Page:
Speaking of boss battles, this is where Pandora’s Tower excels. While the majority of the game feels like a traditional action-RPG, tackling one of the giant master monsters at the end of each tower feels fantastically reminiscent of Shadow of the Colossus. The bosses themselves are large and powerful and require more than just the typical beating up to take down. With a variety of attacks and weaknesses that need to be understood and subsequently exploited, these situations require a keen sense of puzzle-solving and battlefield awareness. In doing all of this, most of these enormous monsters need to be bested via Aeron’s chain, as he whips it onto parts of their bodies and then tears off pieces of flesh to slowly chip away at their life bar. Aside from the unreliability of the motion controls during these times of ripping off flesh, the boss encounters are daring and heart-pounding, and better yet, dastardly entertaining. They never feel too difficult, or too easy, finding that sweet spot of providing a challenge without ever being tear-inducingly difficult.
But when Aeron isn’t flailing about, hacking up everything he can find, he spends his dungeon delving collecting items, forging new weapons and armor and of course equipping all of it. This is all pretty run-of-the-mill, except the customization in Pandora’s Tower just sort of feels shallow. There aren’t intricacies to explore or learn, there aren’t any in-depth crafting mechanics, hell, even the menus themselves are barebones, which sort of describes much of the game in general. This is actually the title’s biggest downfall: there just isn’t a whole lot to it outside of the story mode. This is clearly seen in the fact that the adventure can be completed easily in 15 hours, perhaps a little less. There are multiple endings, so that should delight some completionists, but on the whole it’s a game that is over quickly. This wouldn’t be an issue normally, and Pandora’s budget price certainly makes the relatively short campaign an easy pill to swallow, but considering there’s not much gameplay variety in those hours combined with a seeming lack of tasks and side quests to accomplish outside of the main narrative makes the game feel lacking in ways.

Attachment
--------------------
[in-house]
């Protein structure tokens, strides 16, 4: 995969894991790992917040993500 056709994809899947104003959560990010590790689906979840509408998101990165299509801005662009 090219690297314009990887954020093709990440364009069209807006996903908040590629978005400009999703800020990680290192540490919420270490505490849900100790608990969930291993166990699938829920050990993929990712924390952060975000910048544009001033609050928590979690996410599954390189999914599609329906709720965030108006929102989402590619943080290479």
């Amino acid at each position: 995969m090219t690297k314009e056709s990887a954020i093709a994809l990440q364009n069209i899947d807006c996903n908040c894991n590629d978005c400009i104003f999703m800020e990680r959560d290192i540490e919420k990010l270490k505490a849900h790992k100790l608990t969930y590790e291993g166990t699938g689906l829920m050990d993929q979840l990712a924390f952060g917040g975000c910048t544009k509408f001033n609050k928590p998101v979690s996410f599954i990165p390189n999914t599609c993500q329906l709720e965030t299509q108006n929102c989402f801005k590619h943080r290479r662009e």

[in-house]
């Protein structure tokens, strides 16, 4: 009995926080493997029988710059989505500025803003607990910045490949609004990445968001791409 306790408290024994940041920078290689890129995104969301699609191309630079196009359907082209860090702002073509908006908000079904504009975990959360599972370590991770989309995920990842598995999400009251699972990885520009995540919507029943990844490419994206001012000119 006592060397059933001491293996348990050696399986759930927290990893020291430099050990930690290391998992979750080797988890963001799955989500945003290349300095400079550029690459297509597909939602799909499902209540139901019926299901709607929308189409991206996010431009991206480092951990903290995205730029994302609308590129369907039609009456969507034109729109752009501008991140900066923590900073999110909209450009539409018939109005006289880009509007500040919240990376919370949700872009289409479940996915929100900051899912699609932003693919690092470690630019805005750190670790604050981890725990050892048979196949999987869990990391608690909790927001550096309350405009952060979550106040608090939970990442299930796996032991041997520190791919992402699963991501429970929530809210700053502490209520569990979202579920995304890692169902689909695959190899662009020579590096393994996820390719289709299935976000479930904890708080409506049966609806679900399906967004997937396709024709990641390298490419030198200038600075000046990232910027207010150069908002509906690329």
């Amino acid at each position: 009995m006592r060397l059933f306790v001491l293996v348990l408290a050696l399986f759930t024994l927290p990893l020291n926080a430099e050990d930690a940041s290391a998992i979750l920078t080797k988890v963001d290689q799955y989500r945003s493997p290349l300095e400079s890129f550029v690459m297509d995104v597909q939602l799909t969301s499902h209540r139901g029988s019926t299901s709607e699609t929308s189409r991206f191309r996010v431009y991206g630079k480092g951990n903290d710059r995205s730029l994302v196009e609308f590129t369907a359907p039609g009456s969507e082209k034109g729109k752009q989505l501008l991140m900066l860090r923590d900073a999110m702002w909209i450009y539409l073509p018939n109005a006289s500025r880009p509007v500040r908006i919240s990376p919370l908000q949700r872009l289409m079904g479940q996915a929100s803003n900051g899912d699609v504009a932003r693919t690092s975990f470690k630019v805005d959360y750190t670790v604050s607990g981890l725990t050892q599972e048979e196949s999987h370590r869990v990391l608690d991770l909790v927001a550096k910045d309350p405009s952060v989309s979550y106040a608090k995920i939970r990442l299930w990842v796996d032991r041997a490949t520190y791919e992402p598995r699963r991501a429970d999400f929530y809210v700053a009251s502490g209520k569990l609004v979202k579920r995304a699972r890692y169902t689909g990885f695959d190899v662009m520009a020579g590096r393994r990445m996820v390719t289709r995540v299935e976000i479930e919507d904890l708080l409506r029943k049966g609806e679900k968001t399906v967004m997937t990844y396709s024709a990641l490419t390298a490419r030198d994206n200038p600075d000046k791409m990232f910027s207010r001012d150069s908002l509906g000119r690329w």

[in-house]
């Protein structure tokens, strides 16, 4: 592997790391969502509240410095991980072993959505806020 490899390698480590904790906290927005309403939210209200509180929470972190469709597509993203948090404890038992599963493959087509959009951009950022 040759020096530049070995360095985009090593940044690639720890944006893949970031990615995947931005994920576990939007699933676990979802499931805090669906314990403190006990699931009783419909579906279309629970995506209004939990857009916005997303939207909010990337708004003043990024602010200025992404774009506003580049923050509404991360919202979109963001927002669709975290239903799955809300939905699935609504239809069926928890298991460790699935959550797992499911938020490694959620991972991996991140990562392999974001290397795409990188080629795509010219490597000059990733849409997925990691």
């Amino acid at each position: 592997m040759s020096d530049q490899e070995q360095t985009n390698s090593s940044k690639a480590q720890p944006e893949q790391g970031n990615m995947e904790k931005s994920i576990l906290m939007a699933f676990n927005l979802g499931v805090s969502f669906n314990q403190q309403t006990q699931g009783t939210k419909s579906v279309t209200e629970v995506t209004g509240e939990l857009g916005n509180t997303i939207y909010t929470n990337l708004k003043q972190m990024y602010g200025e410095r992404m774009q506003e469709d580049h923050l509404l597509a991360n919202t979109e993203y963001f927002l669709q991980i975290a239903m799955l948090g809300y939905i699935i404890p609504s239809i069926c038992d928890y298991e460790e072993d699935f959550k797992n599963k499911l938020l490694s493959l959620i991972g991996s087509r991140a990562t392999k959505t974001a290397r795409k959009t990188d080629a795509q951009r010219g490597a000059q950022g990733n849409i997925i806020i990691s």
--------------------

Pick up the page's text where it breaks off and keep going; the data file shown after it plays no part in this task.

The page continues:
Another area that is hard to overlook is the graphical presentation. Now, it’s unfair to fault the game for being ugly because it’s trying its best to look great. Unfortunately, the Wii’s technical parameters just simply don’t allow for the most eye-pleasing visuals around — and that’s certainly the case with Pandora’s Tower. Although the game’s art direction and style are excellent thanks to a wondrously imaginative design, it makes far too much use of bleak backdrops to convey its sense of dread; these muted hues mixed with awful texturing and anti-aliasing means Pandora’s Tower can be an quite rough around the edges. To make up for this, however, are the beautiful CG cutscenes and a soundtrack that is one of the best we’ve heard in some time.
It’s taken Pandora’s Tower a long time to get to North America, but the wait was worth it. Interestingly enough, the game reminds us of the RPG NiER in that it’s a crude-looking game, but one that also has more heart than most others on the market. Sure, it has some technical blips, some AI issues and gameplay that lacks depth, but developer Ganbarion has provided solid hack-and-slash mechanics, thrilling boss encounters and one of the most powerful love stories this side of Final Fantasy VIII to make up for those detriments. In fact, we’d be surprised if the game doesn’t get remembered solely for its genuinely touching tale of two lovers. In the end, it’s not the most polished game, and in actuality it is the least poignant of the three Operation Rainfall JRPGs. But being the weakest in a lineup of Xenoblade Chronicles and The Last Story means it’s better than most other games of its kind by default. It’s hard to think of another Big N game that has its heroine munching on monster flesh, so here’s hoping that Nintendo recognizes what a fantastic action-roleplaying experience they missed localizing and gives stateside players more of this kind of mature title in the future.